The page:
Juan, 24″ x 40″, oil on linen

As I finished the painting of Juan, I realized that I have not come to understand the problem of illegal immigration.

A few years ago, I visited a friend of mine at Columbia hospital in Harlem, New York City.  He had a severe blockage in his intestines, and he was rushed to the emergency room.  But my friend wasn’t treated for a long time, because there were scores and scores of illegal immigrants flooding the emergency unit, pouring out the doors and onto the street.  Many of them had simple needs, but had no health plan- and so they went into the emergency unit, so as to not be denied coverage.  And yet, they do eventually receive care in the E.R., though they aren’t paying any taxes.

Another friend of mine is a surgeon in Queens.  Whenever we talk, the conversation inevitably turns towards her frustration with the way things are structured.  She routinely performs intensive surgeries on illegal immigrants, for problems that may have been easily solved, had they been diagnosed and treated months earlier.  She herself is from central America, and finds it so frustrating to watch the United States ignore the issue of illegal immigration.  She is livid that tax payers are covering the costs for these illegal residents- and yet she faults the taxpayers for the problem.  She says that the U.S. has brought this problem on itself, and that it has adopted the “head in the sand” approach.  This surgeon strongly advocates a temporary identification card, so that the workers might be fairly incorporated into society, for the duration of their stay.  In that time, they would pay taxes, receive driver’s licenses, and receive routine medical checkups.

As part of her Bachelor degree in Spanish and Education, my wife Margaret was required to teach English as a second language to a group of native Spanish speakers.  She found a center in Farmingville that provided classes of various sorts for illegal immigrants.  The class was at seven thirty at night, and ran until nine thirty.  Margaret taught the fundamentals of English to men from Ecuador, Guatemala, Peru, Mexico, El Salvador.  Many of them had been in the U.S. for a decade or so, and had little or no ability to speak English.  When Margaret asked them why they felt it was so difficult for them to acquire English, many of them said that nobody would bother to speak to them.  And yet, they were so eager to learn- they came to Margaret’s class after working twelve hour days.  She said they were very diligent, and worked very hard to acquire what they could of the English language.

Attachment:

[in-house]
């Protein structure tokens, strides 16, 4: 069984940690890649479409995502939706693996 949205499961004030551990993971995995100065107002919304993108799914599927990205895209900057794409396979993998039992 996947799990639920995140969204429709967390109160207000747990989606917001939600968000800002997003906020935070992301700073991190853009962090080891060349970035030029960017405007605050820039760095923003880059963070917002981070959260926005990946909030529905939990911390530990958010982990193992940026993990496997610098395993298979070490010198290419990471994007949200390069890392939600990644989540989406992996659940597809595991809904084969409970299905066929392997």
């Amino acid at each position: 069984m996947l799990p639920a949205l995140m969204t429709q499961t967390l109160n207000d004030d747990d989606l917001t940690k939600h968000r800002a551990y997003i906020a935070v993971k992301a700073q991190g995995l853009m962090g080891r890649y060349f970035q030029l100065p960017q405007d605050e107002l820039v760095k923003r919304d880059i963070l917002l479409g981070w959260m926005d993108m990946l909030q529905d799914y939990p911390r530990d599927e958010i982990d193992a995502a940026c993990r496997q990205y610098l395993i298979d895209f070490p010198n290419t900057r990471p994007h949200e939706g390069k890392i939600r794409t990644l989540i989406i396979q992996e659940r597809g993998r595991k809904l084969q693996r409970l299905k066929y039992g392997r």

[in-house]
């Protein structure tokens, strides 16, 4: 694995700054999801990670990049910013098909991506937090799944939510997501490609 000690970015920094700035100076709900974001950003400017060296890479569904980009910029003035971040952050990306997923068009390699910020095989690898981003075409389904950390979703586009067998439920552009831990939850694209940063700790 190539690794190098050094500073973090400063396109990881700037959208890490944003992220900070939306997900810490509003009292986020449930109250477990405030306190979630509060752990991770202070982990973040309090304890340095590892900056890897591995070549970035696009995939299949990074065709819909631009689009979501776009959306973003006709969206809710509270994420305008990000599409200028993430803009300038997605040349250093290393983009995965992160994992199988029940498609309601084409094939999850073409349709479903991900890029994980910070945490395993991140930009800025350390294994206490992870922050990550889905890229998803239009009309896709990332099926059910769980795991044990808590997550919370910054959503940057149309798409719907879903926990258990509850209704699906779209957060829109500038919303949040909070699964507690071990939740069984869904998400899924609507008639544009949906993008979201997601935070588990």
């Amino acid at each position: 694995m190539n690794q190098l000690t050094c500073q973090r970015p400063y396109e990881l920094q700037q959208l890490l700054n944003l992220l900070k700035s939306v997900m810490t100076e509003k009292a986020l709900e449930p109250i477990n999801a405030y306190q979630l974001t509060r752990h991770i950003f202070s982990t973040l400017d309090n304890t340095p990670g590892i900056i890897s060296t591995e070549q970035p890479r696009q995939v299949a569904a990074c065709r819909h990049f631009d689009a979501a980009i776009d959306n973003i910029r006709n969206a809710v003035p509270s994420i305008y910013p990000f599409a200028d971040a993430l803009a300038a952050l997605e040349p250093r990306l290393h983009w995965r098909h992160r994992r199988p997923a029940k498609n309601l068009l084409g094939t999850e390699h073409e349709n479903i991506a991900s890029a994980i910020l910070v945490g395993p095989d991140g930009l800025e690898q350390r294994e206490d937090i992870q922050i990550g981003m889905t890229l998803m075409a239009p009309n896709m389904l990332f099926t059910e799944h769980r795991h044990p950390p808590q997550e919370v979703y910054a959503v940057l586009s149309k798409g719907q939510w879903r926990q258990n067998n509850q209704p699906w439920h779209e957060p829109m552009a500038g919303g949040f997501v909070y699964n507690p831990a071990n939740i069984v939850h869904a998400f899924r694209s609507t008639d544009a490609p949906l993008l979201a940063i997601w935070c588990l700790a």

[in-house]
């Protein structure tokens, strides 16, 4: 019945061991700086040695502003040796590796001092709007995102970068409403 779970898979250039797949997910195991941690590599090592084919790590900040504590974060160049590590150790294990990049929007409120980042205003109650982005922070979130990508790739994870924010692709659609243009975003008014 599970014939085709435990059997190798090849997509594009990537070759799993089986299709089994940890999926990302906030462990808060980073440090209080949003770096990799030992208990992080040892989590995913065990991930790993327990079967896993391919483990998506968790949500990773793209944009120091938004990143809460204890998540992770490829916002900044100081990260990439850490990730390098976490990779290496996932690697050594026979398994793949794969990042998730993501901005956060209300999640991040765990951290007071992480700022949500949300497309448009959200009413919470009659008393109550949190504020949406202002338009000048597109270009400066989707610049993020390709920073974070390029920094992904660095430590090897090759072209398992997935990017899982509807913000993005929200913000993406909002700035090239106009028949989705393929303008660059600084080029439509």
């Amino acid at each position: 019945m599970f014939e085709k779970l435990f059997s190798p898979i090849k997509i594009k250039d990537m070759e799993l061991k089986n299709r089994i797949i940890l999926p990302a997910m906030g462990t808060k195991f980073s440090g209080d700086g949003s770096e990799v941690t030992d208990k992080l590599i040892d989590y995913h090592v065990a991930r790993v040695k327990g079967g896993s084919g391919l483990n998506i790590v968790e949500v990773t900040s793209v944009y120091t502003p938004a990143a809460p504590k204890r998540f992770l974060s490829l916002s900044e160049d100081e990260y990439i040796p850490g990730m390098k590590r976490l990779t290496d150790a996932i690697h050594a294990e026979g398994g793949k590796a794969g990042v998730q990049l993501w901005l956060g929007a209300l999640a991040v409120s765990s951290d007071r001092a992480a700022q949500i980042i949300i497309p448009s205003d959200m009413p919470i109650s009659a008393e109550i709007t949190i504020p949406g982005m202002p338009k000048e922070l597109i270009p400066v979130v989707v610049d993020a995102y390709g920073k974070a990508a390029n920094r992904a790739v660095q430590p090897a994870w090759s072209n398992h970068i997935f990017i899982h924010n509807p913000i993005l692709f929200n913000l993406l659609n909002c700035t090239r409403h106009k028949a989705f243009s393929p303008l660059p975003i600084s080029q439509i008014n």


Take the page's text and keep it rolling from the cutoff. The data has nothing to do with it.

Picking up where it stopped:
I don’t know what to think, and that is what my painting is about.  Some of these men are treated wonderfully by their American bosses, while some of their work situations are terrible.  Some of these men huddle on the sidewalks in 12 degree weather, some have found wonderful jobs and lives here.

Juan told me that he has saved up enough money, and his financial affairs at home have been taken care of.  He will now spend the next six months working and saving, in order to pay the enormous fee for the underground transport back to Nicaragua.  His trip here took sixty days, and he estimates it will take the same amount of time to get back.  He said that it is a very dangerous trip, and that is all he would say.

With this painting, I’m not proposing the solution to all the problems.  I’m not promoting a certain political party which might solve these issues.  I’m just trying to show the humanity of one individual, caught in between a global clash of cultures, labor, money, and politics.


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